Catch Up TV reviews: Jamie Cooks Italy, Saving Planet Earth, Celebrity Big Brother
Ivan Radford | On 19, Aug 2018Reading time: 4 mins
Jamie Cooks Italy (All 4)
Jamie Oliver steps into the background of this new cooking series, and that generous step makes for a mouth-watering slice of Italian cuisine. Touring the country to find new ideas, recipes and ingredients, he begins with the Aeolian Islands – specifically, Salina – where everyone seems to love capers served with everything. He and his local guide and translator gleefully gulp down the dishes they encounter, while Oliver mostly cheers on enthusiastically from the sidelines as we see residents preparing their signature meals, such as the endearing Nonna, whose stuffed squid served in tomato salsa will have you drooling all over your TV remote. Only 30 minutes long, it’s hard to fault this gorgeous and easily digestible bit of food porn.
Saving Planet Earth (All 4)
“This is the story of an apocalypse avoided,” intones David Tennant at the start of this Channel 4 documentary. In an age of climate change denial and a dangerously dislocated environment, there’s something wonderfully reassuring about hearing that Scottish voice telling us we did something right for the planet – and the following hour is a fascinating dip into the history behind humankind solving the first great man-made threat to our planet’s environment: the hole in the ozone layer. We’re taken from the invention of CFCs to the giddy industrial acceptance of its advantages and quickly on to the warnings of the damage it was doing to the ozone layer, which protects Earth from UV radiation. In time, a world united and managed to stop the irreversible happening. In 2018, so-called fear-mongering doesn’t seem to work, so maybe something more inspiring might.
Celebrity Big Brother (My5)
From something inspiring to, well, the return of Celebrity Big Brother. Channel 5 deserve some credit to have revived the Channel 4 reality series into its own piece of tabloid fodder – a resurrection and brand repositioning that took place long before Love Island became a sensation. Hot off the back of ITV’s dating programme wooing viewers in droves, Channel 5 will be hoping for a similar take-up with its veteran format among a new generation of viewers.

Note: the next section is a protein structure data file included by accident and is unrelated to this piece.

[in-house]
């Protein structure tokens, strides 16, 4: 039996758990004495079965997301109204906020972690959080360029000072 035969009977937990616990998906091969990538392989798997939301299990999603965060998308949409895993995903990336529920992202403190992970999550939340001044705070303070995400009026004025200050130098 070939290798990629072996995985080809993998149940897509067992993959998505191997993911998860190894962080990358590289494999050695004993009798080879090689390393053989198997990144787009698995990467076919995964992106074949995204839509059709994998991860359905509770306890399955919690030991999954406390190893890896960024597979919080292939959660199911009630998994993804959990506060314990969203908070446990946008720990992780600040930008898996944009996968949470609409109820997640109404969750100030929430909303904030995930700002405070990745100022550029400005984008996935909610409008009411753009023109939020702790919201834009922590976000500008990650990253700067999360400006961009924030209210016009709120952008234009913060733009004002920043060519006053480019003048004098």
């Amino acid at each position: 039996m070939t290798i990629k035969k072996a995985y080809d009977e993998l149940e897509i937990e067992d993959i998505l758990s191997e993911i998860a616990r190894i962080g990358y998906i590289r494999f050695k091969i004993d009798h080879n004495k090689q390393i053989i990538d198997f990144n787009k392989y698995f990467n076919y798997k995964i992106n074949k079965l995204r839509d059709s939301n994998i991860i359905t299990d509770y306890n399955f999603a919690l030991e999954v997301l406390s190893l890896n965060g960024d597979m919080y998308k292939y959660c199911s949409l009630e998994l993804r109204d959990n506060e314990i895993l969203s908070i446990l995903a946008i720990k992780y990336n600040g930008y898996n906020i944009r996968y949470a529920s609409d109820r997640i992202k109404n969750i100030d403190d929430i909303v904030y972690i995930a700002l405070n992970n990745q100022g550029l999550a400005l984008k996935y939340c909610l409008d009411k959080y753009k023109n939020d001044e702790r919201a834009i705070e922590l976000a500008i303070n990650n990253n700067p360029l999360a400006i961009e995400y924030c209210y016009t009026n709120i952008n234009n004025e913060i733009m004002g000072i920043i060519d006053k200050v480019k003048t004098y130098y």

Perversely, it’s got to the point where the broadcaster understands that Celebrity Big Brother is more interesting than its vanilla flavour, as it gives it the angle to rival Love Island’s romantic hook. The series has based 2018’s picks around those caught in the “eye of the (media) storm”, from TOWIE’s Dan Osborne and Emmerdale’s Rozanne Pallet to former Cheers star Kirstie Alley and “Psychic” Sally Morgan, as well as Rodrigo “Ken Doll” Alves, Chloe Ayling (kidnapped in Italy last year), Ryan “Coronation Street” Thomas, footballer Jermaine Pennant, comedian Hardeep Singh Kohli, US TV veteran Natalie Nunn, Ben “Married At First Sight” Jardine and, perhaps most randomly, Nick “Rogue Trader” Leeson. Oh, and there’s Love Islander Gabby Allen for good measure.
This year, more explicitly than ever, it presents us with a show hingeing on the divide between those who aren’t famous and those who once sort of were. As speculation surrounds Stormy Daniels’ decision not to appear on the show, there’s a glimpse of what was in store, as the producers aim for something brazenly topical: a Presidential-themed CBB, with Kirstie Alley named POTUS and given her own private White House in the house’s back garden. It’s an admittedly neat gimmick, designed to sharpen tensions between those who position themselves as more privileged than others, and it gives this year’s CBB the most potential in recent memory for some curious insight into human behaviour.
But there’s no point pretending this isn’t lowest common denominator telly. Within days of the season’s premiere, Rodrigo has been warned about using “racially charged” language – he’ll be kicked out immediately if he does it again – and the series has issued a statement on the Stormy scandal on social media, disagreeing with her lawyers’ account of events. Some things never change.